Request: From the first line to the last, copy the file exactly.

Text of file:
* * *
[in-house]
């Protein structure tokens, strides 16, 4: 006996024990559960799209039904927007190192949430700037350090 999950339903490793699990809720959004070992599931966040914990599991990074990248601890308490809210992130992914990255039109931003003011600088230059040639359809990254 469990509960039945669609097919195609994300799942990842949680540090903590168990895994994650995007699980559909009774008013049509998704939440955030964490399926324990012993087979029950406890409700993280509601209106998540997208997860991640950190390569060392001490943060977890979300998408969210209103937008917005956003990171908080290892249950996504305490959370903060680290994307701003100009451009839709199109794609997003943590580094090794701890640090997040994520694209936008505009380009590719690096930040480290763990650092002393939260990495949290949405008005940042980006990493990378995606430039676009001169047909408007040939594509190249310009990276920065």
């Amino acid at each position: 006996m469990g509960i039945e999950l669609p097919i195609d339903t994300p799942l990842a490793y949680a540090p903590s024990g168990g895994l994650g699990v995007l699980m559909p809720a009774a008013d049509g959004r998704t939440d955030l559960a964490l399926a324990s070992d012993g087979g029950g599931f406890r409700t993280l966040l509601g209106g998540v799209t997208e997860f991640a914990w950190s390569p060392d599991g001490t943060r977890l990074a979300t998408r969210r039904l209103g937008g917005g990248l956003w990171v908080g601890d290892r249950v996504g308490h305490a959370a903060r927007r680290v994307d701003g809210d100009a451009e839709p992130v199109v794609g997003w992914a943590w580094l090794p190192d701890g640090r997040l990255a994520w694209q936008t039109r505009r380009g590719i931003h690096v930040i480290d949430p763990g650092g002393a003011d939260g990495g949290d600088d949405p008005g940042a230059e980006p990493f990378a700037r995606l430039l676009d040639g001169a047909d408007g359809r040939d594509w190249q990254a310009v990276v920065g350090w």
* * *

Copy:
[in-house]
């Protein structure tokens, strides 16, 4: 006996024990559960799209039904927007190192949430700037350090 999950339903490793699990809720959004070992599931966040914990599991990074990248601890308490809210992130992914990255039109931003003011600088230059040639359809990254 469990509960039945669609097919195609994300799942990842949680540090903590168990895994994650995007699980559909009774008013049509998704939440955030964490399926324990012993087979029950406890409700993280509601209106998540997208997860991640950190390569060392001490943060977890979300998408969210209103937008917005956003990171908080290892249950996504305490959370903060680290994307701003100009451009839709199109794609997003943590580094090794701890640090997040994520694209936008505009380009590719690096930040480290763990650092002393939260990495949290949405008005940042980006990493990378995606430039676009001169047909408007040939594509190249310009990276920065």
């Amino acid at each position: 006996m469990g509960i039945e999950l669609p097919i195609d339903t994300p799942l990842a490793y949680a540090p903590s024990g168990g895994l994650g699990v995007l699980m559909p809720a009774a008013d049509g959004r998704t939440d955030l559960a964490l399926a324990s070992d012993g087979g029950g599931f406890r409700t993280l966040l509601g209106g998540v799209t997208e997860f991640a914990w950190s390569p060392d599991g001490t943060r977890l990074a979300t998408r969210r039904l209103g937008g917005g990248l956003w990171v908080g601890d290892r249950v996504g308490h305490a959370a903060r927007r680290v994307d701003g809210d100009a451009e839709p992130v199109v794609g997003w992914a943590w580094l090794p190192d701890g640090r997040l990255a994520w694209q936008t039109r505009r380009g590719i931003h690096v930040i480290d949430p763990g650092g002393a003011d939260g990495g949290d600088d949405p008005g940042a230059e980006p990493f990378a700037r995606l430039l676009d040639g001169a047909d408007g359809r040939d594509w190249q990254a310009v990276v920065g350090w």